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Dr. George Peck, director of the Clackamas County Vector Control District, said mosquitoes that can transmit the Zika virus haven’t made it into Oregon, so far — at least to anyone’s knowledge.

PHOTO COURTESY CCVCD - A Clackamas County Vector Control District employee collects a sample of larva in a local water source perfect for mosquito breeding. Last month, Oregon got its first laboratory-confirmed case of Zika in 2016. Oregon’s Public Health Division said there was no danger to the public after a woman contracted the virus in an affected country outside the United States. 

“What we want to be sure of is that we don’t have local transmission,” Peck said. “That type of mosquito would have to be flying around for that to happen, and to the best of our knowledge, the Zika-vectoring mosquitoes aren’t in Oregon.”

Oregon Health Authority confirmed Feb. 26 that the illness was spread from a man who had traveled in a Zika-affected country to his female sex partner, who had not traveled. Both people later tested positive for Zika.

“Though mosquito bites appear to be the most common way Zika is spread, there is increasing evidence for sexual transmission as well,” said Richard Leman, an OHA public health physician. “People who have been in Zika-affected areas in the previous two weeks and develop symptoms suggesting Zika should see their health care provider. CDC advises men with pregnant sex partners to use condoms or abstain from sex for the duration of the pregnancy.”

Because Zika is suspected of causing a birth defect called microcephaly, causing an unusually small head, federal officials have urged pregnant women to postpone traveling to areas where transmission of the Zika virus has been detected. In most people, the virus leaves the bloodstream after a week, and only one in four infected people shows symptoms.

The Brazil Ministry of Health has reported an increased number of people who have been infected with Zika virus who also have Guillain-Barré syndrome, a rare auto-immune disorder of the nervous system in which a patient’s own white-blood cells cause paralysis. Before 2015, Zika outbreaks were localized to areas of Africa, Southeast Asia and the Pacific Islands.

PHOTO COURTESY CCVCD - Clackamas County Vector Control sprays larvacide at a known mosquito source in Clackamas County. On Feb. 1, the World Health Organization declared a public health emergency, and on Feb. 8, President Obama requested $1.8 billion in emergency funds for several federal agencies to accelerate research into a vaccine and educate populations at risk for disease.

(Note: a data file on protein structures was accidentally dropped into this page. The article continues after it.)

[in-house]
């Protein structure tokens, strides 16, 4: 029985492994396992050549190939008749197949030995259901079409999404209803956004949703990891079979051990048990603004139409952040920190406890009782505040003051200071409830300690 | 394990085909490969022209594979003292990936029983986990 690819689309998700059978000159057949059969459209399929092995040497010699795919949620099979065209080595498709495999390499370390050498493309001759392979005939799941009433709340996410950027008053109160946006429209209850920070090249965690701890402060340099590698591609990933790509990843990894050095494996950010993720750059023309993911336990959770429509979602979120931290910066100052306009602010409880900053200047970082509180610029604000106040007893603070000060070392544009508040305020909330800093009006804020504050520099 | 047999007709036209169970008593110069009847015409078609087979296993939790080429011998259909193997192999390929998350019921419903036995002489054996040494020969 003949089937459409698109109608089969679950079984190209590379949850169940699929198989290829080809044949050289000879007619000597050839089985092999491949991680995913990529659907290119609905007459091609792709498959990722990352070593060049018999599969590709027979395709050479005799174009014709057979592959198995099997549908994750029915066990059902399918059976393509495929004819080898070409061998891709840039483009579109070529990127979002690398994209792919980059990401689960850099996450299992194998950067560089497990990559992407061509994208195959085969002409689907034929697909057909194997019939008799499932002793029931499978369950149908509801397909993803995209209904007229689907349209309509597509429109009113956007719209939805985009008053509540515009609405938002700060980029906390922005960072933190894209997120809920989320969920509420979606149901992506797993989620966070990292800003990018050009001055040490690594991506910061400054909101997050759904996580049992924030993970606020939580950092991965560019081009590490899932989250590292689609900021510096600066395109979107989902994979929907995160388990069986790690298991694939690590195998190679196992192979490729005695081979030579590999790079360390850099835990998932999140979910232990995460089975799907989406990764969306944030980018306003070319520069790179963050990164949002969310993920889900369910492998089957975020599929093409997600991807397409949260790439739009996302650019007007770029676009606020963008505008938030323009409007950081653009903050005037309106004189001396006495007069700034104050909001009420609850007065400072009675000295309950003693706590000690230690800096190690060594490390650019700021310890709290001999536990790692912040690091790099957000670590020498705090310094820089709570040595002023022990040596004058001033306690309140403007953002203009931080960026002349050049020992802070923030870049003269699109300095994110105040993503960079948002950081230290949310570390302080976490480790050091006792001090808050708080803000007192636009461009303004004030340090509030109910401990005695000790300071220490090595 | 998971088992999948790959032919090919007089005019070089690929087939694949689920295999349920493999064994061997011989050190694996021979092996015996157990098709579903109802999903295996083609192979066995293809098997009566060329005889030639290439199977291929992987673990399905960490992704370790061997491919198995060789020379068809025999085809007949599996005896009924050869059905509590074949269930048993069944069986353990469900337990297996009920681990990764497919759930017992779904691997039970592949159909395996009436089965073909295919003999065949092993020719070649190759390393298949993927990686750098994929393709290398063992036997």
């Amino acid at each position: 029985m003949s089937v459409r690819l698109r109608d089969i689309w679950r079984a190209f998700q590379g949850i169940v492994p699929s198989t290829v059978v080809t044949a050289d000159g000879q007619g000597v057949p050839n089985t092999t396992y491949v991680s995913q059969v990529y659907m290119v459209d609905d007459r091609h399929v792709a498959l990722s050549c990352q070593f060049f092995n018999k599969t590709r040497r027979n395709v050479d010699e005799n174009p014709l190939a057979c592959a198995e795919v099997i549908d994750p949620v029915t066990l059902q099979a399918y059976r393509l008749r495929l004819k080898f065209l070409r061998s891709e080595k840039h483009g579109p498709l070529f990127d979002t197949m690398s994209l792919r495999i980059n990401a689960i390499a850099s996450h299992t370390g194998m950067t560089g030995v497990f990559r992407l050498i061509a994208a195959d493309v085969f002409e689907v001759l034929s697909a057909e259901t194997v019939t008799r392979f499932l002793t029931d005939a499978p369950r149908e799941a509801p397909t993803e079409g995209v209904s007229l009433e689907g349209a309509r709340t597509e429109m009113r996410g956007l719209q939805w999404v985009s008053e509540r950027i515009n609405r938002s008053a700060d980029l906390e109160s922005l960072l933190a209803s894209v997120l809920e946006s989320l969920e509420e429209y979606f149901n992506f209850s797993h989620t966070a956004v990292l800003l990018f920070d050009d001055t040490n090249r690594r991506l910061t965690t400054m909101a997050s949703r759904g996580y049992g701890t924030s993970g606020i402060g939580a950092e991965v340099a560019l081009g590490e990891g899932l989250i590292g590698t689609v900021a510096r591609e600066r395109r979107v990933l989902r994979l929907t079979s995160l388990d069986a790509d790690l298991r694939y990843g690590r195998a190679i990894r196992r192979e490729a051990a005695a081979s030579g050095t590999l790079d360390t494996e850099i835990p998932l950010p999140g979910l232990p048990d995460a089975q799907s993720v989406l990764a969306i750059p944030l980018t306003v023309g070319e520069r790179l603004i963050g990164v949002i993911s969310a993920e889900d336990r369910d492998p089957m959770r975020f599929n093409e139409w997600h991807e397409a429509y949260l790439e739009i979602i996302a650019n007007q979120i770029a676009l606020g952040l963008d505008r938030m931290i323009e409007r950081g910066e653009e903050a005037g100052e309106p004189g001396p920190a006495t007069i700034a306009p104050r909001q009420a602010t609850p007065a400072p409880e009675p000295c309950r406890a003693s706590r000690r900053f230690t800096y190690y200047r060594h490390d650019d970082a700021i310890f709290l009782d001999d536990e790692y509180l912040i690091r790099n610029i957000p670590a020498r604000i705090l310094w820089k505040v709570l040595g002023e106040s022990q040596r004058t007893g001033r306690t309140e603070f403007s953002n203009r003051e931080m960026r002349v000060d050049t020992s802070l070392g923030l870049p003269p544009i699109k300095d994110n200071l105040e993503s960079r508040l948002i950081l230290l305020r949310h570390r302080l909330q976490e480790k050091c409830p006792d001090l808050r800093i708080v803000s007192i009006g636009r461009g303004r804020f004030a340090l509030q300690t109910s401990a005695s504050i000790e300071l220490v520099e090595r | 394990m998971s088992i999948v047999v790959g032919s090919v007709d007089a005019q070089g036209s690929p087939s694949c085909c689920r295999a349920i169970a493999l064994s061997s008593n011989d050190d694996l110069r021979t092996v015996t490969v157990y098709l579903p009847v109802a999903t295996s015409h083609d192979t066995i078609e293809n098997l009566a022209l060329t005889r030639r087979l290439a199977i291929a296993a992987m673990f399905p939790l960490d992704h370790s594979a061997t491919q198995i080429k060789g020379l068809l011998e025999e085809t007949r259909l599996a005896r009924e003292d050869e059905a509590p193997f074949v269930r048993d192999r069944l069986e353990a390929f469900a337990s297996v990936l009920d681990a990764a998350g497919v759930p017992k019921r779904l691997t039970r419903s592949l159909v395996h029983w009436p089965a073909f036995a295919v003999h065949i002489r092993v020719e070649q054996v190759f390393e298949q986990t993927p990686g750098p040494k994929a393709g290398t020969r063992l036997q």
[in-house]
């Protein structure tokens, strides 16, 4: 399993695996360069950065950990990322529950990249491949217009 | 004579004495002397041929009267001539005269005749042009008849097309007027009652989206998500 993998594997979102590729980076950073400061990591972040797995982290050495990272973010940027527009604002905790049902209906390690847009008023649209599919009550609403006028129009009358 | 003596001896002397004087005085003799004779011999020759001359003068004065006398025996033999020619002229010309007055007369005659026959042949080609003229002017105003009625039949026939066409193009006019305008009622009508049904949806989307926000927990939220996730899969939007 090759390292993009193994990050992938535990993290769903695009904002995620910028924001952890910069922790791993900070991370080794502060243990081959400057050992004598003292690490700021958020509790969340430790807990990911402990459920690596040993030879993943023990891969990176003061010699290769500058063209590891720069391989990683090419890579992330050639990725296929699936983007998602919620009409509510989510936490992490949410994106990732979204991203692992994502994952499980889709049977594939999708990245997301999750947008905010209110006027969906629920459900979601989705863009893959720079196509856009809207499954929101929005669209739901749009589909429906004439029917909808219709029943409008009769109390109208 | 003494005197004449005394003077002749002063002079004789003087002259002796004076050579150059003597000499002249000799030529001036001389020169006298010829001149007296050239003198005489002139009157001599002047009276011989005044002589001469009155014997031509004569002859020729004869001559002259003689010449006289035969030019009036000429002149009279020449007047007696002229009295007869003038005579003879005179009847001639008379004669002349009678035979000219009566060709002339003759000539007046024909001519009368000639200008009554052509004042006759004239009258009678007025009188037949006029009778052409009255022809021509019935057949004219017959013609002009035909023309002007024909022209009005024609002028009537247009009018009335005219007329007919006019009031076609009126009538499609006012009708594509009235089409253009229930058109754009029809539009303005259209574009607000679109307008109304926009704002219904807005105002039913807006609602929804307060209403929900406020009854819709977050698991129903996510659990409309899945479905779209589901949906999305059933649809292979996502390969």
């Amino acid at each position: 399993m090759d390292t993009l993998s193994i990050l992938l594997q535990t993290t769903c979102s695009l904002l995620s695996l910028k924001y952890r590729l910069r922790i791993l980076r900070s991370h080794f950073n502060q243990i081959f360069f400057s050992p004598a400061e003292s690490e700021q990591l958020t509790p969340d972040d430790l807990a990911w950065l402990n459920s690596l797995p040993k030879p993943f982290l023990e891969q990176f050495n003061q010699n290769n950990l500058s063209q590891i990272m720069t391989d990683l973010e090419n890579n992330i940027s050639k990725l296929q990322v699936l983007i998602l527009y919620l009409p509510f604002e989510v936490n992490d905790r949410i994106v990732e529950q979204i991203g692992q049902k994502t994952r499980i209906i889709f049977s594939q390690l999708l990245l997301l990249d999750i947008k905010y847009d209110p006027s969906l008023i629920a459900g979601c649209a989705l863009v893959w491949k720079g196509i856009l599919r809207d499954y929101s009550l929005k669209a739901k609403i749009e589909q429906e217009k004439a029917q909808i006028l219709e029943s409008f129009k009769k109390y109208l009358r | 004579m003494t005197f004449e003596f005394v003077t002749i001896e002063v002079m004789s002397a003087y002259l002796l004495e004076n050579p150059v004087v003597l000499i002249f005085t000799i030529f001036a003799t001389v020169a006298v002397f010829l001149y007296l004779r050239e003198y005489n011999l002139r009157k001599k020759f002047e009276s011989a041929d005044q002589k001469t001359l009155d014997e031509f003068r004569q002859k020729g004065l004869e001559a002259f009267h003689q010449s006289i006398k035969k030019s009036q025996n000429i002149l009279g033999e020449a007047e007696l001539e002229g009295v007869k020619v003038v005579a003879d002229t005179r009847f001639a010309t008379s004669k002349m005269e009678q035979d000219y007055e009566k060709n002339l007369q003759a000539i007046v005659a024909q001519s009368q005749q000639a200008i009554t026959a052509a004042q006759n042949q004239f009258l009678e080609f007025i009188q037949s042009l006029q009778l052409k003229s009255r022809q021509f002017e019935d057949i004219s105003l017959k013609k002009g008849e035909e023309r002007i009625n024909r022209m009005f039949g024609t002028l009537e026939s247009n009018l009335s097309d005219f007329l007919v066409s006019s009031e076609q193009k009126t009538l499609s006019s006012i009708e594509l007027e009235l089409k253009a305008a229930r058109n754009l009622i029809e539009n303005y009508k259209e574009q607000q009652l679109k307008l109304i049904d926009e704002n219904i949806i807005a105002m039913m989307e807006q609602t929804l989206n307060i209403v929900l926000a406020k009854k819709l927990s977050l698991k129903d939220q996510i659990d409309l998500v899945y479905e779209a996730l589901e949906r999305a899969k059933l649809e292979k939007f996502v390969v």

Zika is spread by two species of mosquito common in Central and South America. Aedes aegypti, also called the yellow fever mosquito, is the primary Zika vector and invaded California three years ago. It since has been increasing its range within the state.

Peck says that Oregon vector control authorities will be watching for invading Aedes mosquitoes, especially since they may expand their range northward from California. This range expansion could easily be aided by unwitting humans who somehow trap a mosquito in their car on their way across state lines.

“We’re preparing our district for Aedes mosquito surveillance this summer,” Peck said. “We all know our climate is warming, and warmth is what these Aedes mosquitoes love. A warmer, wetter climate allowed them to invade California.”

Peck said Clackamas County Vector Control is preparing in coordination with other local jurisdictions in the surveillance and control of Zika virus vectors.

“We have a highly trained staff, an integrated pest management plan, and a fine public outreach and education plan, and thus we have all the tools that we need to control mosquitos,” Peck said. “We rarely spray for adult mosquitoes; we more often use environmentally friendly larvacides in wetland areas and distribute mosquito-eating fish to the public. During the winter months, we maintain vehicles and facilities, host educational opportunities and prepare to hire seasonal employees to go out into the field with trucks looking for mosquitoes spring through fall.”

Peck is a seasoned vector biologist who has published more than 10 publications on the subject of vector biology and medical entomology. His career includes working at Walter Reed Army Institute of Research, Washington State University, NW Mosquito and Vector Control District, and the University of California.

“We’re experts, and the people of Clackamas County can rest assured that we will do our part to keep the mosquitoes at bay,” Peck said.

To do your part, call the Clackamas County Vector Control District for a free inspection of suspected mosquitos on your property. For more information, visit fightthebites.com or call 503-655-8394.

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